A New Track Record is part of a larger body of work that is inspired by the black and white checkered flag. While the flag is an international symbol of racing, in Indianapolis the flag sends a much broader signal; the arrival of a new season, tourists, parades, fashion, soaring jets, and thus becomes a more abstract symbol within our city. This became a springboard for a series of black and white abstract drawings that are in the permanent public collection at The Alexander in Indianapolis and recently published in New American Paintings, Midwest Edition 2015.
  • Tasha Beckwith
  • Courtland Blade
  • Pamela Bliss
  • Chris Bowman
  • Todd Bracik
  • Derrick Carter
  • Shawn Causey
  • René Crigler
  • Gary Dausch
  • Hector Del Campo
  • D. DelReverda-Jennings
  • Michael Helsley
  • Sean Hottois
  • Kristy Hughes
  • Anna Kaehr
  • James Kelly
  • Kris Komakech
  • Carl Leck
  • Laura Levine
  • Michal Lile
  • David Lord
  • Nicole Meisberger
  • Jamie Pawlus
  • Orlando Peláez
  • Kyle Ragsdale
  • Gautam Rao
  • William Denton Ray
  • Amy Rheinhardt
  • Gary Schmitt
  • Taylor Smith
  • Amy Ward
  • Kevin Wilson
  • Lauren Zoll
  • Tasha Beckwith

    Tasha Beckwith

    Beckwith's current works are multi-media, vibrant representations of African Americans. These works oscillate between expressionistic realism, and innovative incursions into surrealism. Her digital creations incorporate a multitude of conceptual originalities, melding imagination with technology to create maximum impact.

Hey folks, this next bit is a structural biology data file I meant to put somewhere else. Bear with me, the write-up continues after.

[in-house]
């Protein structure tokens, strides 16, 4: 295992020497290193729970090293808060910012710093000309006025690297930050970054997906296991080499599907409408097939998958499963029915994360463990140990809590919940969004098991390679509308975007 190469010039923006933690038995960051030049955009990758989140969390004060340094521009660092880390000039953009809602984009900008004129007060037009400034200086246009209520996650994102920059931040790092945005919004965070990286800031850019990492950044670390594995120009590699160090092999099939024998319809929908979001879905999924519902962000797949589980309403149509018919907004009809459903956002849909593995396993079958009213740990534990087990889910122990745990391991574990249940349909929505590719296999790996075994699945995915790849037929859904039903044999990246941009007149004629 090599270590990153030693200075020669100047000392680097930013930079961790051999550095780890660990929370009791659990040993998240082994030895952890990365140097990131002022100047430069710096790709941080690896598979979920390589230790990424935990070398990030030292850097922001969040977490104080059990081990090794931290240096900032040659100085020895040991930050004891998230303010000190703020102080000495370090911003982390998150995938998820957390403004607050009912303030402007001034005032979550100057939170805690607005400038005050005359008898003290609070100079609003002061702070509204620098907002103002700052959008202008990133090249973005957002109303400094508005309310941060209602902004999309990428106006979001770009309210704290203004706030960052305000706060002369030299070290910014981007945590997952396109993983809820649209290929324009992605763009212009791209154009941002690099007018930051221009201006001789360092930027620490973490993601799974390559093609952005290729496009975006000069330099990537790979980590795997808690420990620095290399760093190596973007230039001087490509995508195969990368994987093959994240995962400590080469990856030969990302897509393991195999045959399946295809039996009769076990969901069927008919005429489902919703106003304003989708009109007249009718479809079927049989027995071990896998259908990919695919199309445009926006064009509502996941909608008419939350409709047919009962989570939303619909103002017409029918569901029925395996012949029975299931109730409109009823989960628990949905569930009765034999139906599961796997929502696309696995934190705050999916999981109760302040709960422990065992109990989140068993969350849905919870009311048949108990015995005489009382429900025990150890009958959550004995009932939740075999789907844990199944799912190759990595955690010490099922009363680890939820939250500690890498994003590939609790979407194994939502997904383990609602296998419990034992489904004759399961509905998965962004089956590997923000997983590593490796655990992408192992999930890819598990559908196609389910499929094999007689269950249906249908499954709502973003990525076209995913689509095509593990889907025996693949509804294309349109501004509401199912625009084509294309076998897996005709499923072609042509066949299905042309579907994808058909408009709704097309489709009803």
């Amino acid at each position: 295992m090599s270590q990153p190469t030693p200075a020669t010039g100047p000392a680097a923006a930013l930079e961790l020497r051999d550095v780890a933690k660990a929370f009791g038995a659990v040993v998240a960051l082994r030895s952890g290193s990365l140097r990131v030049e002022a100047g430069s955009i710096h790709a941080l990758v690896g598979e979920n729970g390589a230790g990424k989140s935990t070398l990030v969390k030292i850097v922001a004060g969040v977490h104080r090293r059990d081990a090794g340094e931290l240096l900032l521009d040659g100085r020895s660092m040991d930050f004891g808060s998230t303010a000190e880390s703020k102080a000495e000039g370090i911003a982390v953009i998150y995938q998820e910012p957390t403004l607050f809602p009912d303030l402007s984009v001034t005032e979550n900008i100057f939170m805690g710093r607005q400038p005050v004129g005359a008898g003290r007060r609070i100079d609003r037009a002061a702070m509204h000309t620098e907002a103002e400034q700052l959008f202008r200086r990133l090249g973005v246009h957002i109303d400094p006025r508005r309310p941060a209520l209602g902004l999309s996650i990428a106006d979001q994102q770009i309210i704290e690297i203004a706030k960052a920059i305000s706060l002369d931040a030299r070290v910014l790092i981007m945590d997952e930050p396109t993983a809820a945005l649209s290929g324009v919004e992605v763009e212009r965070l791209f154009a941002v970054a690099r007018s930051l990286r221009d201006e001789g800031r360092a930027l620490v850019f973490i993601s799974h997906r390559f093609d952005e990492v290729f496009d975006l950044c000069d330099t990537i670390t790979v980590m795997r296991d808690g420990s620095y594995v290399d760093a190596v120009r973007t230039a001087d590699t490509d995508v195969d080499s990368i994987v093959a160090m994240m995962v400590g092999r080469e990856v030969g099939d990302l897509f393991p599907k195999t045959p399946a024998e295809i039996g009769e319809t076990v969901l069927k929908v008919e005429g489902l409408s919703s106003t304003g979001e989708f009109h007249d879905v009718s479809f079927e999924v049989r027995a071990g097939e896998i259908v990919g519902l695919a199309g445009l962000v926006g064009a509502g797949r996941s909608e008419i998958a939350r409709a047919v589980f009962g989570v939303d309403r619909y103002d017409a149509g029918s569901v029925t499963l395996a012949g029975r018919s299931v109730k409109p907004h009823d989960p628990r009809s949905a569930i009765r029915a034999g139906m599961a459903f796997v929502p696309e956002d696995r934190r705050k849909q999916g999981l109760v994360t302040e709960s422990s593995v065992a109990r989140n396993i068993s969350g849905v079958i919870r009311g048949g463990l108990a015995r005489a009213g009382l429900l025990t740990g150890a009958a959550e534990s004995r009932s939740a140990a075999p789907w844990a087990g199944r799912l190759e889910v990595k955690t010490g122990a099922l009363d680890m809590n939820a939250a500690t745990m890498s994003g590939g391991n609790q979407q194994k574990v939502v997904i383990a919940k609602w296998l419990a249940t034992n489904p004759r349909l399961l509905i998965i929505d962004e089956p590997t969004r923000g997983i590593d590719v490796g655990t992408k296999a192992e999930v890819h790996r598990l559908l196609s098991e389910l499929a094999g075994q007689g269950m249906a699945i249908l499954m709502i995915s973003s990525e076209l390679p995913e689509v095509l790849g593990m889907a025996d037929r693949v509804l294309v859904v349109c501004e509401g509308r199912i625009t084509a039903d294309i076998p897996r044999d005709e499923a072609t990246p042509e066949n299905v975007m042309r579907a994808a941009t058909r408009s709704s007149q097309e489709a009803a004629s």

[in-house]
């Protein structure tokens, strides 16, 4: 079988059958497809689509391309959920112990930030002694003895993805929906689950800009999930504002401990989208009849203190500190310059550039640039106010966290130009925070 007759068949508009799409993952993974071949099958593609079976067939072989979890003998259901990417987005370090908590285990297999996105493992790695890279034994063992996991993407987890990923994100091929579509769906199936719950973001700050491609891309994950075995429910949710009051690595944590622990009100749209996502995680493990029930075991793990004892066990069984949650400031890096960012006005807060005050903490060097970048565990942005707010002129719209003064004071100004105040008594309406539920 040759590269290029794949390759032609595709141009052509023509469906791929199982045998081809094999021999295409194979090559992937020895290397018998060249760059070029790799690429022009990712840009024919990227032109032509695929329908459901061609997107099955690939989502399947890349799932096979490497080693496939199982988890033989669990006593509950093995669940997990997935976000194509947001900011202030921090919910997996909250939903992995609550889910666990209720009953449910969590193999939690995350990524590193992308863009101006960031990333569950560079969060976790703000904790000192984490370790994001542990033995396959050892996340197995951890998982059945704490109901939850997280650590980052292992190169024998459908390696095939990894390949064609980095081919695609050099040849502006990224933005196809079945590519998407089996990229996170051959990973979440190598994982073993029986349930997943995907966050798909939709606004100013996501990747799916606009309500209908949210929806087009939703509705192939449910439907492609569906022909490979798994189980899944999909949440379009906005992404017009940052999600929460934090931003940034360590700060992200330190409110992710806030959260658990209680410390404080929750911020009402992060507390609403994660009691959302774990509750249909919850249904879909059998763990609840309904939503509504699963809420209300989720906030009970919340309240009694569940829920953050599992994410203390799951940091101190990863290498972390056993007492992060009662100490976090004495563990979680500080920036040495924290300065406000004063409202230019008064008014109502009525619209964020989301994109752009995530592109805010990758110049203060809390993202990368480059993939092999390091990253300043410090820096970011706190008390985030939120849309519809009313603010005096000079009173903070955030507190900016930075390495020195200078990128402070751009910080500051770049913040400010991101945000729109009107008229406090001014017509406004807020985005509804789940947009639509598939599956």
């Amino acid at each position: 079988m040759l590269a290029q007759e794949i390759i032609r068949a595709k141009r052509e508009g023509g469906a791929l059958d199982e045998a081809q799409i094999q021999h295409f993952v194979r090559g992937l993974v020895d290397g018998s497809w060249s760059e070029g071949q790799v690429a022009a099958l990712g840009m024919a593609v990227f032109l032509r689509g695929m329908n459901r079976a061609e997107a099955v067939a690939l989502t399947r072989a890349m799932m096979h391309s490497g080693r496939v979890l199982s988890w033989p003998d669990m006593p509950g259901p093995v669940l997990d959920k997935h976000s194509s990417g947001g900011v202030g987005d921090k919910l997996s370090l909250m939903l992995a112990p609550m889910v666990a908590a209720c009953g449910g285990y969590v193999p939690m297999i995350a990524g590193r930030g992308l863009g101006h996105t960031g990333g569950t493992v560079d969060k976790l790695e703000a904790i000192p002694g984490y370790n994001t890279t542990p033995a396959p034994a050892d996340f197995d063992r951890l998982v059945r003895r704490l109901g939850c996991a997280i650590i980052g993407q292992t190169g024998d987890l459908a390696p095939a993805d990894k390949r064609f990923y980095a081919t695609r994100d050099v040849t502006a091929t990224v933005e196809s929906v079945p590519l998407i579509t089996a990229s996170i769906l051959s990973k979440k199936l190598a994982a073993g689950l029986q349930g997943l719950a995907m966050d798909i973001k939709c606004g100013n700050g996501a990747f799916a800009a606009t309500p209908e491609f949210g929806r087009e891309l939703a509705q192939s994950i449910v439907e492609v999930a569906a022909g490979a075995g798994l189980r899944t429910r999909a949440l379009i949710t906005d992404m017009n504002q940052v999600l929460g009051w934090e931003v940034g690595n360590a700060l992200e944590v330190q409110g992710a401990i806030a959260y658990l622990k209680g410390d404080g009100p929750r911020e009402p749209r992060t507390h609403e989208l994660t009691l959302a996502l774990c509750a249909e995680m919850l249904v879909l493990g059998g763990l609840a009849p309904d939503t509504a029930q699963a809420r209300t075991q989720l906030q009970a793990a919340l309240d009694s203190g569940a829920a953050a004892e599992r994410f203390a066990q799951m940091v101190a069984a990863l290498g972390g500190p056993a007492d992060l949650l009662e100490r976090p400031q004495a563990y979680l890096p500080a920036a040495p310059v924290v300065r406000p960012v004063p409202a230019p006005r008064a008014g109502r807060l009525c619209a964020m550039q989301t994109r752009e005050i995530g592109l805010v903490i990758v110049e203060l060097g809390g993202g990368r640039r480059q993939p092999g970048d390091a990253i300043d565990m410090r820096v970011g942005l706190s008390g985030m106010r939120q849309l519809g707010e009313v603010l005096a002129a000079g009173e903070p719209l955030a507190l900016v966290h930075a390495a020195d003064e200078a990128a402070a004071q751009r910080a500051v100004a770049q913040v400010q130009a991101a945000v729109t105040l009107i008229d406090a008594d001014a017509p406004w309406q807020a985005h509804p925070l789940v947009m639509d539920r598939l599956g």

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  • Courtland Blade

    Courtland Blade

    Indianapolis oil painter Courtland Blade received his MFA from The School of the Museum of Fine Arts Boston in affiliation with Tufts University in 2011. His works have been shown locally, nationally, and internationally and are in various public and private collections.

    Blade's recent work deals with spaces within benign areas and places of transience around Indianapolis. This series of paintings captures specific moments of isolation within various public spaces around Indianapolis.

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  • Pamela Bliss

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  • Chris Bowman

    Chris Bowman

    Chris Bowman is an artist working in Indianapolis, Indiana. In his studio, he creates painted furniture and sculptural objects from salvaged material.